With trick-or-treating last night ,I figured we’d try this out this morning. I told the girls that they could have one piece of candy now, or if they could wait 15 minutes, they could have two pieces of candy. They thought it sounded fun, at least at first. Krista whispered to me, “I know B can do this. I’m not so sure about Syd.”
“What’s your favorite piece of candy?” I asked them.
“Snickers!” Brooklyn responded, even though we all knew of B’s well documented love of Snickers.
“Reeses Peanut Butter Cups!” yelled Syd.
Krista overheard and said, “Wait a minute, Syd. Last night you gave me all of yours because you don’t like Reeses.”
“Mom!!!” Syd yelled, knowing she’d been ratted out. That little stinker has figured out early that life isn’t fair, and she’s always trying to figure out ways to make it unfair in her favor.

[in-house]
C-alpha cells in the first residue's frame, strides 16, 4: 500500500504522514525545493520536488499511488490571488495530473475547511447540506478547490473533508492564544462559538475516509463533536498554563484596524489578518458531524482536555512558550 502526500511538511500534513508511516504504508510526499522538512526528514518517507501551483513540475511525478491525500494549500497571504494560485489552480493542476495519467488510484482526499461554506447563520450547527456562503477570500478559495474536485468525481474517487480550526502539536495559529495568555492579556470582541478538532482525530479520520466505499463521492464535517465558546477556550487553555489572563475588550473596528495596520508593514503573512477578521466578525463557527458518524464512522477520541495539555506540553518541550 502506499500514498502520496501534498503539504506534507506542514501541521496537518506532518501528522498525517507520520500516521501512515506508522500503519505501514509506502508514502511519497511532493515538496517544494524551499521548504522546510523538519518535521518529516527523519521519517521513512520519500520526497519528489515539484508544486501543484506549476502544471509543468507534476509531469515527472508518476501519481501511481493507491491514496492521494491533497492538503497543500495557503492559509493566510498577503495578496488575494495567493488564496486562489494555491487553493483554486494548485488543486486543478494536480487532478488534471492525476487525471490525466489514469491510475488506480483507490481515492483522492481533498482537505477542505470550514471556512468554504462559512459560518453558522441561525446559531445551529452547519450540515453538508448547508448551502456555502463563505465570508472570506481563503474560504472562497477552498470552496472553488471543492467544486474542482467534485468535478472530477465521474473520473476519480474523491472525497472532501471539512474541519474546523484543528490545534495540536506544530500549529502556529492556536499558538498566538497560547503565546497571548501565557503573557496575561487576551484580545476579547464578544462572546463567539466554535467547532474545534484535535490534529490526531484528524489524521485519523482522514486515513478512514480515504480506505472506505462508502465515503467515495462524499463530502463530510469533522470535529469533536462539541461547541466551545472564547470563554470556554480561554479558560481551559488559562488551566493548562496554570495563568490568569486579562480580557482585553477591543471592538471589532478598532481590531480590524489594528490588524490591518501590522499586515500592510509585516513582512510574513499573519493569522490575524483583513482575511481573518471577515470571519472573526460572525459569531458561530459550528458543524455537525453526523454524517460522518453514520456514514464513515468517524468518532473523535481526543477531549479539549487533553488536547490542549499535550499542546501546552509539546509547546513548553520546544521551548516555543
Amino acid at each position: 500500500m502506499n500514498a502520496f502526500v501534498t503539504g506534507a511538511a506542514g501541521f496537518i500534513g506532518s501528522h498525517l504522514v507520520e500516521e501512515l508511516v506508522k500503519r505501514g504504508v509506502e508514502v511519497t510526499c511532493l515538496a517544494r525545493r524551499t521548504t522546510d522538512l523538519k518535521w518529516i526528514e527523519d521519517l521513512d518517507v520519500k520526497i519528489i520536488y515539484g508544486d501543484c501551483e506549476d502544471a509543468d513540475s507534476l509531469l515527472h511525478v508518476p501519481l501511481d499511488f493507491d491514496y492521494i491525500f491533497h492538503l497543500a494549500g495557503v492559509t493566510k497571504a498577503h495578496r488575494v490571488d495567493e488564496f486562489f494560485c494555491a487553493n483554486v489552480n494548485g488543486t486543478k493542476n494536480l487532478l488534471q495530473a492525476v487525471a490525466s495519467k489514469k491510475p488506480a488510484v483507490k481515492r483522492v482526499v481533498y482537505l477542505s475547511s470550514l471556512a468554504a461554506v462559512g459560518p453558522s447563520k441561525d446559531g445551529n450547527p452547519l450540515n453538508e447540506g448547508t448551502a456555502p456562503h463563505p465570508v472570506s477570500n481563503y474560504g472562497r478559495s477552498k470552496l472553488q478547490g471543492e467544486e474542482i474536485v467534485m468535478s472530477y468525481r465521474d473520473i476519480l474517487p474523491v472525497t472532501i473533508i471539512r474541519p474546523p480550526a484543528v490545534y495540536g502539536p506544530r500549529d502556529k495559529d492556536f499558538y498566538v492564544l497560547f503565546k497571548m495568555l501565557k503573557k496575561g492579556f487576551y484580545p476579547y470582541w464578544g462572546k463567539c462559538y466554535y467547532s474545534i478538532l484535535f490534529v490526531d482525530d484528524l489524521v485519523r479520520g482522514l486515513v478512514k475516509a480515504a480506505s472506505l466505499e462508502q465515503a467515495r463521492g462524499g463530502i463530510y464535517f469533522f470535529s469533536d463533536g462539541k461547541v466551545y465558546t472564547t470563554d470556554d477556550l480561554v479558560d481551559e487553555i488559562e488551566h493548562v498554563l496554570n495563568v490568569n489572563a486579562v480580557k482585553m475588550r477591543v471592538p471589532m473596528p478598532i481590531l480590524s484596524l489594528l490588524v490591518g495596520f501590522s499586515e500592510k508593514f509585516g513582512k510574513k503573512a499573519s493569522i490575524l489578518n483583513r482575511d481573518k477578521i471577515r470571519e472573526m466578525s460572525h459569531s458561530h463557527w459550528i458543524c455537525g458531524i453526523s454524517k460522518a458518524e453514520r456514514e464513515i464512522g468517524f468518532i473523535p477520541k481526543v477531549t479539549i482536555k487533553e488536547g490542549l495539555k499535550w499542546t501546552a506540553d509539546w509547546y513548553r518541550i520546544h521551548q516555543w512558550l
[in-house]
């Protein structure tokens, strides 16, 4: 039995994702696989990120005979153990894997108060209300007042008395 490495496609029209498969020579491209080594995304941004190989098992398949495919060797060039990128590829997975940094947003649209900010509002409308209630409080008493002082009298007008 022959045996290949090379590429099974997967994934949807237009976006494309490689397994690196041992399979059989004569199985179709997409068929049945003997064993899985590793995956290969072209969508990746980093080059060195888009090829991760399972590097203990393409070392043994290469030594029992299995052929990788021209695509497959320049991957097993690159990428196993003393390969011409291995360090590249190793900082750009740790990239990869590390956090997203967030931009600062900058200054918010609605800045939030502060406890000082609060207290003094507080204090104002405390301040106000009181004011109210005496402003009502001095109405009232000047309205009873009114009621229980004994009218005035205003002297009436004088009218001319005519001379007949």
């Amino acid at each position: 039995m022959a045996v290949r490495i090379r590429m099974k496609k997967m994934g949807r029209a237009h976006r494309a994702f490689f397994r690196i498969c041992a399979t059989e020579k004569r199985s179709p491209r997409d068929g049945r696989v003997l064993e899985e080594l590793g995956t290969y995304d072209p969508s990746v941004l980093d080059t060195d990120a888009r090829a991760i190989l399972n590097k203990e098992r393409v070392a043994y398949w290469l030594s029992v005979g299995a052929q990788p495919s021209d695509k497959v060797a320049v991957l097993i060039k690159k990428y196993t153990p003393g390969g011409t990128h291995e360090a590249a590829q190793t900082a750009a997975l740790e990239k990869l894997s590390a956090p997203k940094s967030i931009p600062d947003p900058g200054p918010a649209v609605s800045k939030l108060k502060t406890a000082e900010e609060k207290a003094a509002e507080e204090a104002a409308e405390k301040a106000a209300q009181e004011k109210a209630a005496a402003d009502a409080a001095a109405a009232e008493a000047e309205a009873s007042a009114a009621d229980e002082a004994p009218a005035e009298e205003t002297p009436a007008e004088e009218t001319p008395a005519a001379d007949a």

We knew that Syd liked Snickers, too, if not as much as Brooklyn, so I put each of the girls in their rooms with an open Snickers in front of them. Brooklyn sat in front of hers and just stared at it, daring the temptation to try something.
Syd, on the other hand, was not so quiet.
“Daddy, why did you have to open it?!?!?! Do I have to sit here? Why can’t someone be in here with me!!!!” (‘Don’t worry, Syd, I”ll come back in.’)
Syd decided to try to distract herself from the candy bar in front of her. “Daddy, can I dance? Can you turn on some music?” I put on Disney Pandora and left.
With about 9 minutes left, Syd yelled, “Daddy, how much time is left?”
“About 9 minutes, Syd.”
“Is that a long time?”
“About 3 songs, Syd.”
Shortly afterward, I heard a tune skipped, mid-song, to the next one, also skipped after about 15 seconds. Then a Pandora commercial, and finally a third song.